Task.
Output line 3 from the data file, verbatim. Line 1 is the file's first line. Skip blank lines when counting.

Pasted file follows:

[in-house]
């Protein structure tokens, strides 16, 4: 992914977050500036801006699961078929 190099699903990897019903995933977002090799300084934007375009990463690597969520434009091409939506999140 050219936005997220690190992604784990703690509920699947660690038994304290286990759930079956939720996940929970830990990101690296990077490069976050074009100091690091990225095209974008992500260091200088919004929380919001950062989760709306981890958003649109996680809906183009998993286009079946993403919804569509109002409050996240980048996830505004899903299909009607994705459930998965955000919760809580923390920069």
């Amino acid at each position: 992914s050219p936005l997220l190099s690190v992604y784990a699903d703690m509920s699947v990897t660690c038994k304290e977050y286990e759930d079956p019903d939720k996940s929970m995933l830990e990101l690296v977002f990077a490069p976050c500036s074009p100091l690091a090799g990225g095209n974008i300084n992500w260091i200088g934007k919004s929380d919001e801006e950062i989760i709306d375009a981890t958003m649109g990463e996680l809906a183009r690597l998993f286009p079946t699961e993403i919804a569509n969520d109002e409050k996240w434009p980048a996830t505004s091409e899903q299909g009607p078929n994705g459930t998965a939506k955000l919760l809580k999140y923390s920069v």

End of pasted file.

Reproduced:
């Amino acid at each position: 992914s050219p936005l997220l190099s690190v992604y784990a699903d703690m509920s699947v990897t660690c038994k304290e977050y286990e759930d079956p019903d939720k996940s929970m995933l830990e990101l690296v977002f990077a490069p976050c500036s074009p100091l690091a090799g990225g095209n974008i300084n992500w260091i200088g934007k919004s929380d919001e801006e950062i989760i709306d375009a981890t958003m649109g990463e996680l809906a183009r690597l998993f286009p079946t699961e993403i919804a569509n969520d109002e409050k996240w434009p980048a996830t505004s091409e899903q299909g009607p078929n994705g459930t998965a939506k955000l919760l809580k999140y923390s920069v």